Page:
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Alisa Singer, Emissions Levels Determine Temperature Rise, Digital Art on Metal 30″ W X 40″ H. Courtesy of the artist.

 

The Environmental Graphiti paintings are categorized into three identifying topics:

  • WHY is our climate changing? → Gallery A
  • HOW is climate change affecting our world? → Gallery B
  • WHO is at risk? → Gallery C
  • WHAT can we do to address climate change? → Gallery

One example of the ‘WHY’ is Emissions Levels Determine Temperature Rise, a semi-abstract digital painting inspired by a graph from the Third National Climate Assessment, Climate Change Impacts in the United States, USGCRP (2014). Singer uses warm and cool colors in a manner that symbolizes the temperature changes due to greenhouse gas emissions. In ‘HOW,’ paintings like Wildfires expressively portray how climate change is affecting natural disasters by changing the conditions of soil and moisture. The result is an increase in drier conditions that provide ample kindling for devastating wildfires.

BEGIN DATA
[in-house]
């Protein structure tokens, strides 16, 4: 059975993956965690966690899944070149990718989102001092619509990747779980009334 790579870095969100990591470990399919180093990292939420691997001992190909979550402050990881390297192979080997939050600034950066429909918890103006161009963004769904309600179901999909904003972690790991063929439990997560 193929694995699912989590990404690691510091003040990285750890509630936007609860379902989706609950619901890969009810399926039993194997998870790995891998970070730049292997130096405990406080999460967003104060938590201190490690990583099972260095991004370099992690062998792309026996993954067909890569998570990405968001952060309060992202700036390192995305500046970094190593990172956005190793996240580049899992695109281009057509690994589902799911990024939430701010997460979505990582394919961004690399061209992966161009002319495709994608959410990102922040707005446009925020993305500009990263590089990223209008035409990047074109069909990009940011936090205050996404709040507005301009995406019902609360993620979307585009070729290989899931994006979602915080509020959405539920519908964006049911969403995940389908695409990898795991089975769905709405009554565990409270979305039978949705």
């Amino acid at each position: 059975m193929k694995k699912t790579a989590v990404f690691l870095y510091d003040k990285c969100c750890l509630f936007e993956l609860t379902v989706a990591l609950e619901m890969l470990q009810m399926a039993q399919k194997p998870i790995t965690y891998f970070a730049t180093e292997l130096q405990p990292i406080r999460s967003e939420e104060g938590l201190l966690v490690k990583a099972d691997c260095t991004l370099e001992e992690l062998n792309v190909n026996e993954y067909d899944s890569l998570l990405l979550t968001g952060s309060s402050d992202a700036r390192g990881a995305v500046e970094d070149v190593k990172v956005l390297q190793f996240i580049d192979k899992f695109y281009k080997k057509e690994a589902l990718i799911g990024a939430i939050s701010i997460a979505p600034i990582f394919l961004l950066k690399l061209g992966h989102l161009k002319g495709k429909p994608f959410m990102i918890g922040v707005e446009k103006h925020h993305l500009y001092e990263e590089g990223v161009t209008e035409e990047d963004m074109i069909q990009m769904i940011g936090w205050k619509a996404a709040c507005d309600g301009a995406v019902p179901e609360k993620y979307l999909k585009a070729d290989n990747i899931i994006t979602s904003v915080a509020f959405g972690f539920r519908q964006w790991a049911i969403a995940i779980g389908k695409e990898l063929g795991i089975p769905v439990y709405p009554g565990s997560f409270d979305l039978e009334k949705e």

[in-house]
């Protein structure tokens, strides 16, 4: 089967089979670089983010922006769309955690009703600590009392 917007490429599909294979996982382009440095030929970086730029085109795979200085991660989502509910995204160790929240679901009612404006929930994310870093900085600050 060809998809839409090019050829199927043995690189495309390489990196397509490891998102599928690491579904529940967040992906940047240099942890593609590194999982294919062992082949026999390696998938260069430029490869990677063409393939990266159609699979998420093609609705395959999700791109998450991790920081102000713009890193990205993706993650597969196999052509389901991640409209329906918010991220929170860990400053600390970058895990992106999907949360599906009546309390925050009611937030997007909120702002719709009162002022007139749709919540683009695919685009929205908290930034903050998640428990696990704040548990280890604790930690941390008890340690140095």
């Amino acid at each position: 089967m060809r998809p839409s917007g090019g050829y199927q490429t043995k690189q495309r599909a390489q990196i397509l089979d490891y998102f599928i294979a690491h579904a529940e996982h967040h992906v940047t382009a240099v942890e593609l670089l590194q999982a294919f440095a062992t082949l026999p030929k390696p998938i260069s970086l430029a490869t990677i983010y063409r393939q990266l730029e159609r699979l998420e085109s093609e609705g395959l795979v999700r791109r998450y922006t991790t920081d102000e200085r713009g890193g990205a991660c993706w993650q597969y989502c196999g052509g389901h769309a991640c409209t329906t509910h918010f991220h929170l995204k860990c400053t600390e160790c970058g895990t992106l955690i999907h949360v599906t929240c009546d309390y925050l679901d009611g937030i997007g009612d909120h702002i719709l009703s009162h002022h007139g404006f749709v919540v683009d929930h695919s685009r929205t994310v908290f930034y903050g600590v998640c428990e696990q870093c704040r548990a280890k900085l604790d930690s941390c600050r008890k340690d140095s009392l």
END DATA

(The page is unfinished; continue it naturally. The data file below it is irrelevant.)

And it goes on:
‘WHO’ is at risk? Every living being on the planet is affected due to a myriad of factors such as disease, caused by rising temperatures, displacement of water sources caused by agriculture and industry. The painting Vector-Borne Diseases resembles the form of a mosquito filled in with a palette of vibrant colors, gesturally blended together. The mosquito is actually composed of text (see sketch above) related to vector-borne diseases such as Dengue Fever, Malaria and Zika. The enduring question of ‘WHAT’ we can do to address climate change, is presented through works such as Climate Change Mitigation and U.N. Sustainability Goals. In this digital artwork, Singer illuminates the United Nation’s Sustainable Development Goals (SDGs), which was adopted in 2015. The original chart that the painting was based on, shows the correlation between sustainable development that protects the environment, and social development such as poverty eradication and reducing inequalities. The painting translates the U.N.’s graph into  glittering bands of color, as if to symbolize the hope and perseverance for reversing negative cultural and environmental trends.